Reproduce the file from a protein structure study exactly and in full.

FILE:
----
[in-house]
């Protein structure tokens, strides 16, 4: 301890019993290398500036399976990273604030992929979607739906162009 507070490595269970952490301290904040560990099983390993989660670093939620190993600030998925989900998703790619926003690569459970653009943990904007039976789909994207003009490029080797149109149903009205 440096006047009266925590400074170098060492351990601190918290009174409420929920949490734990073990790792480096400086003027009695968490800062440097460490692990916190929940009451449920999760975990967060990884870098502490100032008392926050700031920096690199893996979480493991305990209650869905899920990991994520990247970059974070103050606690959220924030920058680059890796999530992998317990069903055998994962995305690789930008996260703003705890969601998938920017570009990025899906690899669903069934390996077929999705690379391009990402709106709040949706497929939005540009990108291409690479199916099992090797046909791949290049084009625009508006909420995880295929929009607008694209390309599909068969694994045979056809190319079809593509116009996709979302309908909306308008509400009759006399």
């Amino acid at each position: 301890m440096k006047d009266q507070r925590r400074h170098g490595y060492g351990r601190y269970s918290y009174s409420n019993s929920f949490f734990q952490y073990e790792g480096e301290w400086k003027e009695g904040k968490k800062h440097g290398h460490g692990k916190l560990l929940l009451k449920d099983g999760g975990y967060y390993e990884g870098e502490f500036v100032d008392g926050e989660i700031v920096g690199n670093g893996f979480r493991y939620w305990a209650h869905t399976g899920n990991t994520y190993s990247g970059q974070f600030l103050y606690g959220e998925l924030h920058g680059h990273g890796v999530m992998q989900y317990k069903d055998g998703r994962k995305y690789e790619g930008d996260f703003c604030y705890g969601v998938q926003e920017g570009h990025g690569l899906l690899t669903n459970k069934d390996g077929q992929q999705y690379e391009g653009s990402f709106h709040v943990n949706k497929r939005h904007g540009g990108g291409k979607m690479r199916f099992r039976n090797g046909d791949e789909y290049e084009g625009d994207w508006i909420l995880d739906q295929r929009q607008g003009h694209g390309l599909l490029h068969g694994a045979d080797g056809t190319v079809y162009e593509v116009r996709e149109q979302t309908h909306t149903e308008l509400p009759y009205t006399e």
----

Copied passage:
[in-house]
């Protein structure tokens, strides 16, 4: 301890019993290398500036399976990273604030992929979607739906162009 507070490595269970952490301290904040560990099983390993989660670093939620190993600030998925989900998703790619926003690569459970653009943990904007039976789909994207003009490029080797149109149903009205 440096006047009266925590400074170098060492351990601190918290009174409420929920949490734990073990790792480096400086003027009695968490800062440097460490692990916190929940009451449920999760975990967060990884870098502490100032008392926050700031920096690199893996979480493991305990209650869905899920990991994520990247970059974070103050606690959220924030920058680059890796999530992998317990069903055998994962995305690789930008996260703003705890969601998938920017570009990025899906690899669903069934390996077929999705690379391009990402709106709040949706497929939005540009990108291409690479199916099992090797046909791949290049084009625009508006909420995880295929929009607008694209390309599909068969694994045979056809190319079809593509116009996709979302309908909306308008509400009759006399």
């Amino acid at each position: 301890m440096k006047d009266q507070r925590r400074h170098g490595y060492g351990r601190y269970s918290y009174s409420n019993s929920f949490f734990q952490y073990e790792g480096e301290w400086k003027e009695g904040k968490k800062h440097g290398h460490g692990k916190l560990l929940l009451k449920d099983g999760g975990y967060y390993e990884g870098e502490f500036v100032d008392g926050e989660i700031v920096g690199n670093g893996f979480r493991y939620w305990a209650h869905t399976g899920n990991t994520y190993s990247g970059q974070f600030l103050y606690g959220e998925l924030h920058g680059h990273g890796v999530m992998q989900y317990k069903d055998g998703r994962k995305y690789e790619g930008d996260f703003c604030y705890g969601v998938q926003e920017g570009h990025g690569l899906l690899t669903n459970k069934d390996g077929q992929q999705y690379e391009g653009s990402f709106h709040v943990n949706k497929r939005h904007g540009g990108g291409k979607m690479r199916f099992r039976n090797g046909d791949e789909y290049e084009g625009d994207w508006i909420l995880d739906q295929r929009q607008g003009h694209g390309l599909l490029h068969g694994a045979d080797g056809t190319v079809y162009e593509v116009r996709e149109q979302t309908h909306t149903e308008l509400p009759y009205t006399e």